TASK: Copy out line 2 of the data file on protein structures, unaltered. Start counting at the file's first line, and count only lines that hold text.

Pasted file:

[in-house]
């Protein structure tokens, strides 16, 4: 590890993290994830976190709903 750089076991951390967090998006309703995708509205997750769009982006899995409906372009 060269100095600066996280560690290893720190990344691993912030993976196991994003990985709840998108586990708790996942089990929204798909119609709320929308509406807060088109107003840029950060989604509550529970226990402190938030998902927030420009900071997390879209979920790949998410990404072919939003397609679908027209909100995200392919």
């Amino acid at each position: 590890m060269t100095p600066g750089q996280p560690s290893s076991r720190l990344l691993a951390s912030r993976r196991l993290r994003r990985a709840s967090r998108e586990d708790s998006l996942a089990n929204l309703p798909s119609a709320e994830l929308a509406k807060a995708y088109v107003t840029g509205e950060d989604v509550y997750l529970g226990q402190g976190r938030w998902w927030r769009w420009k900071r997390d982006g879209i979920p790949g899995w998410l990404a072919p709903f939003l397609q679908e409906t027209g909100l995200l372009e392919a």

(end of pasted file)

């Protein structure tokens, strides 16, 4: 590890993290994830976190709903 750089076991951390967090998006309703995708509205997750769009982006899995409906372009 060269100095600066996280560690290893720190990344691993912030993976196991994003990985709840998108586990708790996942089990929204798909119609709320929308509406807060088109107003840029950060989604509550529970226990402190938030998902927030420009900071997390879209979920790949998410990404072919939003397609679908027209909100995200392919």